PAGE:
The first documented European visitor to the eventual site of Kansas City was Étienne de Veniard, Sieur de Bourgmont, who was also the first European to explore the lower Missouri River. Criticized for his response to the Native American attack on Fort Détroit, he had deserted his post as fort commander and was avoiding French authorities. Bourgmont lived with a Native American wife in a village about 90 miles (140 km) east near Brunswick, Missouri, where he illegally traded furs.
Kansas City, Missouri is home to a rich history that has been shaped by the people who have lived in and visited there. While many are familiar with some of the city’s most famous events, such as those surrounding Truman Capote’s In Cold Blood or even the minor league baseball team (the Kansas City Royals) currently playing at Kauffman Stadium; far fewer know about how this culture was created. This post will focus on highlighting major historical moments throughout Kansas City MO’s timeline over time while also touching upon its cultural impact up until present day.
Many historians point to 1827 when William Becknell began his journey across what would eventually become known as “The Santa Fe Trail.” The trail itself became an important part of the history between Missouri and New Mexico, as it was one of the first trade routes established directly connecting major cities. Once settlers were able to move through this new path they brought along their cultural practices which helped shape Kansas City’s culture today including but not limited to music such as Jazz (the art form originated in New) cooking traditions like BBQ (traces of which can be seen in the symbols for Kansas City, KS and MO), political movements (see: Jackson County home to the first elections where women were allowed to vote) as well as religious practices like Catholicism.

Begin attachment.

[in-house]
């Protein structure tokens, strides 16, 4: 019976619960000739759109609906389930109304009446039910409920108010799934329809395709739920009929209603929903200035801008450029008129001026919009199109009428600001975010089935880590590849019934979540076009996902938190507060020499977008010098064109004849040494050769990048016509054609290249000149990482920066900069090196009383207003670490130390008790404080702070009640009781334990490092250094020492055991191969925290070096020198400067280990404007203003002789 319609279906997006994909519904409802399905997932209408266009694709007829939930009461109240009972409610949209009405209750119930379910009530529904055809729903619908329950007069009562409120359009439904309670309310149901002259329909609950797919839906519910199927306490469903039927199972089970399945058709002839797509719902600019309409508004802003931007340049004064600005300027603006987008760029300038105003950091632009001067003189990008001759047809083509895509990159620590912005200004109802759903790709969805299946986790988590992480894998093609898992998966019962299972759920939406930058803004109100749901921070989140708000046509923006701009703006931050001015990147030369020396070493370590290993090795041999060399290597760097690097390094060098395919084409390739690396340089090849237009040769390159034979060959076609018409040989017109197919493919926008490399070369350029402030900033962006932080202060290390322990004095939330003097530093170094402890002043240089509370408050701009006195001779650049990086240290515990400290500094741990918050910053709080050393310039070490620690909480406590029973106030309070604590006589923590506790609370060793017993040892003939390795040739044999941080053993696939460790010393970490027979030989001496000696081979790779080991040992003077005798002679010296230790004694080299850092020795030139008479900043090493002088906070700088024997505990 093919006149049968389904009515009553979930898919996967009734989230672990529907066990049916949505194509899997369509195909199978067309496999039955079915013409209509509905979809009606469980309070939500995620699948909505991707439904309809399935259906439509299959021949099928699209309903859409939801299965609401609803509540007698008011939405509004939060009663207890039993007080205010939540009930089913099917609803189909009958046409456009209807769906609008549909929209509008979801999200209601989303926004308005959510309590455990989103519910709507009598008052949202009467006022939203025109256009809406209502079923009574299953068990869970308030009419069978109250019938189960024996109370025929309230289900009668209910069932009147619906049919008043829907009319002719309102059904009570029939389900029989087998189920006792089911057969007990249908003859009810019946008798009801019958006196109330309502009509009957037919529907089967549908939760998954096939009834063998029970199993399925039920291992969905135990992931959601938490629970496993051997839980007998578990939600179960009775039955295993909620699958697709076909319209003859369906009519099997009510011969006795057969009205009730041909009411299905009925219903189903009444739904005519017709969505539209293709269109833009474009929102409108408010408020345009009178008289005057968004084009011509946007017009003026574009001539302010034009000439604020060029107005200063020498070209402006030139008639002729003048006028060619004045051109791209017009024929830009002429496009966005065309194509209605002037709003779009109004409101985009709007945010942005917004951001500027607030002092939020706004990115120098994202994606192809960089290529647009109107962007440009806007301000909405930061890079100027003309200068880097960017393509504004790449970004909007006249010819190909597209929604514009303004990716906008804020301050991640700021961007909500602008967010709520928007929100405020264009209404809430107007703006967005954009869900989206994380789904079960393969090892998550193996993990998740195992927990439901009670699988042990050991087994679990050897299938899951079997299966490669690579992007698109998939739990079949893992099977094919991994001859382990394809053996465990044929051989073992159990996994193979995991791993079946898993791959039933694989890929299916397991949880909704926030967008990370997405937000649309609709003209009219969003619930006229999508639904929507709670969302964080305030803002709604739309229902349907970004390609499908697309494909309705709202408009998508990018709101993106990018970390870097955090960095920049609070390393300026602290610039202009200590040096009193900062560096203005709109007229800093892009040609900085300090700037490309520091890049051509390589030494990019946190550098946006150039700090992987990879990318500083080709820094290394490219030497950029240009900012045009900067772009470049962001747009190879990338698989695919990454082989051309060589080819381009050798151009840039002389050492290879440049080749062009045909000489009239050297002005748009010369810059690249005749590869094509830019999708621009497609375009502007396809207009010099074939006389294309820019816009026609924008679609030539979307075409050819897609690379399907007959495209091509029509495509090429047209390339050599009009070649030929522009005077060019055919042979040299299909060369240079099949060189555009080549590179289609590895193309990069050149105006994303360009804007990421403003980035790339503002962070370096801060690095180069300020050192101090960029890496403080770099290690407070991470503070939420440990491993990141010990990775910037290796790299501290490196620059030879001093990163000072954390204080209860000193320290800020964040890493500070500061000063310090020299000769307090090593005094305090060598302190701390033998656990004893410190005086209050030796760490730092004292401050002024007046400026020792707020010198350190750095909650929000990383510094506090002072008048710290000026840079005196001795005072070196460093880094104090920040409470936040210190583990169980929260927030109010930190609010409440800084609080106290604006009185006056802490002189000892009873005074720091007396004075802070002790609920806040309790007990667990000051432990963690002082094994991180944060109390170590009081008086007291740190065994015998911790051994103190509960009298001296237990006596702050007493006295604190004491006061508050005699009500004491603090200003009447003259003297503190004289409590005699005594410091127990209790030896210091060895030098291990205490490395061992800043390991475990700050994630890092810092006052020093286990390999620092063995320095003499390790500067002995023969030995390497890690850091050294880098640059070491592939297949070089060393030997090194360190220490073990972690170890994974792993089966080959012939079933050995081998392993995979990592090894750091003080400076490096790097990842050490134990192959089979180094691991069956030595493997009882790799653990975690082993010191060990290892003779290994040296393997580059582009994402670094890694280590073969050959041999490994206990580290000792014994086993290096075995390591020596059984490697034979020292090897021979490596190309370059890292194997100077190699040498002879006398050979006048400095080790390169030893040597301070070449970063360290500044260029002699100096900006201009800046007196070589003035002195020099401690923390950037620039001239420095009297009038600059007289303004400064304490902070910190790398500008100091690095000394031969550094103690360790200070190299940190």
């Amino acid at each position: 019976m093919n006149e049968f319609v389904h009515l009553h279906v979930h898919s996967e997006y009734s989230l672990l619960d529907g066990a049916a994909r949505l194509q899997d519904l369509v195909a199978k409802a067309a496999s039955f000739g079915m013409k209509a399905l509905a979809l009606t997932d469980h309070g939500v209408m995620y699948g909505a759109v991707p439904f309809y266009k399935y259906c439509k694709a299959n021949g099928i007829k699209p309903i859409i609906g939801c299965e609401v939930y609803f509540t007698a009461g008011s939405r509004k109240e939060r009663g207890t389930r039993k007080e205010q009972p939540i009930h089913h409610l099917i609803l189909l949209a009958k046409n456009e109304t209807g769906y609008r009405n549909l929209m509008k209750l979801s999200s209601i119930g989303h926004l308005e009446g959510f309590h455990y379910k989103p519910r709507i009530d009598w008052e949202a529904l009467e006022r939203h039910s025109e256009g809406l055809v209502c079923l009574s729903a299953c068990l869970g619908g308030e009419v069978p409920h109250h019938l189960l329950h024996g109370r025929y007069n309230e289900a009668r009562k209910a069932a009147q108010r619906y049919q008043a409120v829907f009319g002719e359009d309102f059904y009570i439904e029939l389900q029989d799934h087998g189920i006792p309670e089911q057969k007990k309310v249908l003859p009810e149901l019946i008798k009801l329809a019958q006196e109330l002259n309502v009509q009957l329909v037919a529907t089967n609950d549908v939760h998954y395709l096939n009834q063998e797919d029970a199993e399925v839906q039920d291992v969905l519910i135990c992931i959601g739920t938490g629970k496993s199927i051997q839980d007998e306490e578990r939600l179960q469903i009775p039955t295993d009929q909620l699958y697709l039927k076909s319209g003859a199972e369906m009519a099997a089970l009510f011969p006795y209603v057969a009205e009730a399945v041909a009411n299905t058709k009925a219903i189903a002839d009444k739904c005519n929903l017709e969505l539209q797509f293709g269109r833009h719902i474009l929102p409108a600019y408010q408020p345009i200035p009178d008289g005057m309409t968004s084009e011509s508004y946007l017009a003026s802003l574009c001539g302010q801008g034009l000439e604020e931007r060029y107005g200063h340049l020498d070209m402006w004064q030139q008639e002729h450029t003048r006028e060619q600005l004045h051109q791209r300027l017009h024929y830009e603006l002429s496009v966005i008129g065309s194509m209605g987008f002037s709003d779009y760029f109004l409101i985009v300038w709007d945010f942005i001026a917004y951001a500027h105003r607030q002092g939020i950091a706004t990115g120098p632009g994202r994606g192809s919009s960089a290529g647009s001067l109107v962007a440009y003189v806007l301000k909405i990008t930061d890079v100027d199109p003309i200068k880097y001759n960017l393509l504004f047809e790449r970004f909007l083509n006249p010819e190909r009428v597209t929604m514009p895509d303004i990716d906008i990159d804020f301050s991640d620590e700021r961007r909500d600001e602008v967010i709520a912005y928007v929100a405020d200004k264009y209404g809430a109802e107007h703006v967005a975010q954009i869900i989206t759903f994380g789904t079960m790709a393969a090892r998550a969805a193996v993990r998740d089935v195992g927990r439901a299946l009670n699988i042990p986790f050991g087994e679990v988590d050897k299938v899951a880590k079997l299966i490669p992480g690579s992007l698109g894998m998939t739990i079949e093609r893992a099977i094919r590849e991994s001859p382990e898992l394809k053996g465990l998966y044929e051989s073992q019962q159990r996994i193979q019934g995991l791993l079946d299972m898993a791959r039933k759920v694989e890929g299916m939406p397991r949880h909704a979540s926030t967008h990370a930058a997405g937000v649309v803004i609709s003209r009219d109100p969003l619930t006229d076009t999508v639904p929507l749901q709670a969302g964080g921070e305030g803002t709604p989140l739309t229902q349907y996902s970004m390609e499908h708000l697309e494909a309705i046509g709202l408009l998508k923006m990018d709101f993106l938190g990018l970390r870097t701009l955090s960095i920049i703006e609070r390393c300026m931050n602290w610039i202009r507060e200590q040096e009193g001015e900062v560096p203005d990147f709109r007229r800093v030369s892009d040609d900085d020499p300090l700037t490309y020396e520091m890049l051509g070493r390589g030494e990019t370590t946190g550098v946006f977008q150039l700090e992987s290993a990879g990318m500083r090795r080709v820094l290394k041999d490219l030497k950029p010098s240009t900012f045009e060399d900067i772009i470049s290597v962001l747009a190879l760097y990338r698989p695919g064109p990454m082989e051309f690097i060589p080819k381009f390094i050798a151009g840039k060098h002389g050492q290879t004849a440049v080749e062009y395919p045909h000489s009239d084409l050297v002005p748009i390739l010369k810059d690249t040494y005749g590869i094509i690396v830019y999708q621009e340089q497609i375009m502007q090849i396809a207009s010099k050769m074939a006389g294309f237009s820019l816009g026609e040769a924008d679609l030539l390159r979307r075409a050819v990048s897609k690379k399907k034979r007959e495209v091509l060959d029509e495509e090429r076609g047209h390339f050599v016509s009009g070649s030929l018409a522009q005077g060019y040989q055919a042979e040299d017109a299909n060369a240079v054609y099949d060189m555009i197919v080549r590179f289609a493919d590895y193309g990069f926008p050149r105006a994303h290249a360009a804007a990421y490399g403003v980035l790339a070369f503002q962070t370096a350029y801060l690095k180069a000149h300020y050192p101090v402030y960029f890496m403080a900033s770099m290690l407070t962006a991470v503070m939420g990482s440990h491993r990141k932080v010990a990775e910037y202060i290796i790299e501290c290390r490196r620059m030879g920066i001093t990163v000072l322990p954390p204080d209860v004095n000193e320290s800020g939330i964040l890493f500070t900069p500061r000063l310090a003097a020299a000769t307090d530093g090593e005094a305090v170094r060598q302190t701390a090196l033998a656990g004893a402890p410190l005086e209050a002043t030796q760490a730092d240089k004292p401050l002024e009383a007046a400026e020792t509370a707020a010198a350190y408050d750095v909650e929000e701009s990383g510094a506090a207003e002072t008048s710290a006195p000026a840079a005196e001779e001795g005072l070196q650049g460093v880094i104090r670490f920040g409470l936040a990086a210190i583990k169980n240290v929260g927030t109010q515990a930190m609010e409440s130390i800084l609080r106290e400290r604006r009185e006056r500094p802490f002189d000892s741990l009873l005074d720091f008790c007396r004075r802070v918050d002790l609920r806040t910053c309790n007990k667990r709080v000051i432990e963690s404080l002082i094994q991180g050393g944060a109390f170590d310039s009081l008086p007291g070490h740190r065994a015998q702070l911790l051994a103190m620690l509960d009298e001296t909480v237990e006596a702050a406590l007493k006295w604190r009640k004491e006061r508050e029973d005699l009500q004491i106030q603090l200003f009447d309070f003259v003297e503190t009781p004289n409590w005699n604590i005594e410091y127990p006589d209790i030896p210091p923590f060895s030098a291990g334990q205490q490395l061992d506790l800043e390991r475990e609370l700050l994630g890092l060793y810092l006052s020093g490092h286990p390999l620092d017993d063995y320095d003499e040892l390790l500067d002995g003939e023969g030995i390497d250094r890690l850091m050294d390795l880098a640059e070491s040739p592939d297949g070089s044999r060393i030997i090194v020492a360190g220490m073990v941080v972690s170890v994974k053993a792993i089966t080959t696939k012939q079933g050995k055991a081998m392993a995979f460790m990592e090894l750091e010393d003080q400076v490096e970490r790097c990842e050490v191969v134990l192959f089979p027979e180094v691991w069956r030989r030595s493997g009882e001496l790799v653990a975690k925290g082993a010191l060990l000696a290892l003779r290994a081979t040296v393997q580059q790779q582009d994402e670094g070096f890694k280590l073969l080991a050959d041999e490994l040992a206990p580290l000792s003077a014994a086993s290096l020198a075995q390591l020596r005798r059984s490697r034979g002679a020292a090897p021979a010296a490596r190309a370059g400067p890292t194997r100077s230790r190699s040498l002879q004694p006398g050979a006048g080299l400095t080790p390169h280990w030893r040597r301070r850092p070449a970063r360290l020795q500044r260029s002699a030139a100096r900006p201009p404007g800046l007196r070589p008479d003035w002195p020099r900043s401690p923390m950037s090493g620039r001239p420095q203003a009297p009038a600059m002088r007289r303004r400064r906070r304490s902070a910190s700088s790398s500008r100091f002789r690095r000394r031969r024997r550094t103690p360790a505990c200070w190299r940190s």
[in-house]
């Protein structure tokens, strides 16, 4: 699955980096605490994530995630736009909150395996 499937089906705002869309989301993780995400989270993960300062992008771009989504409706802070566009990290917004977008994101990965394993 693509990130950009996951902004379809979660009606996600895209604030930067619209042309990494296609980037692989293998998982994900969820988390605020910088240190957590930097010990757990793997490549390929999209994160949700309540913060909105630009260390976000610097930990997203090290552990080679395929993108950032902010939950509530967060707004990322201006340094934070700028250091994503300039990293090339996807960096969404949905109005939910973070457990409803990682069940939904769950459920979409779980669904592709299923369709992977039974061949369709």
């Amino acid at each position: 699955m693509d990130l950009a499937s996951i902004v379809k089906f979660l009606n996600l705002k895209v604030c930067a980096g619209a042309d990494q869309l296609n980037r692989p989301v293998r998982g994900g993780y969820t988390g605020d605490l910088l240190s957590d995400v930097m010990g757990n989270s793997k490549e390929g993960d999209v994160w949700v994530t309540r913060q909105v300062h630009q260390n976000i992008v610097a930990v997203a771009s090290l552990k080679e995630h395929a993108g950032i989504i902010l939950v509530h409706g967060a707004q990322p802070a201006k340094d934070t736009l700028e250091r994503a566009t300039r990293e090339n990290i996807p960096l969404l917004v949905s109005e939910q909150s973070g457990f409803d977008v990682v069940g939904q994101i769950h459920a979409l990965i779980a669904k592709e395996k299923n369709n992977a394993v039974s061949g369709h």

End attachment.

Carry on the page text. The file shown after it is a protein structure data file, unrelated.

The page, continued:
During the Civil War, the city and its immediate surroundings were the focus of intense military activity. Although the First Battle of Independence in August 1862 resulted in a Confederate States Army victory, the Confederates were unable to leverage their win in any significant fashion, as Kansas City was occupied by Union troops and proved too heavily fortified to assault. The Second Battle of Independence, which occurred on October 21–22, 1864, as part of Sterling Price’s Missouri expedition of 1864, also resulted in a Confederate triumph. Once again their victory proved hollow, as Price was decisively defeated in the pivotal Battle of Westport the next day, effectively ending Confederate efforts to regain Missouri.
Additionally when people began traveling through this region they brought along not only their culture but also themselves; specifically diseases such as smallpox that helped wipe out much of the Indigenous populations leaving behind fewer communities with enough members to continue traditions important to them today. However rather than focusing on these negatives it’s important we remember there are some positive outcomes including what is considered now a symbol of American West Culture – cowboys & cattle ranching (all things cowboy would likely never have existed if not for those who traveled westward).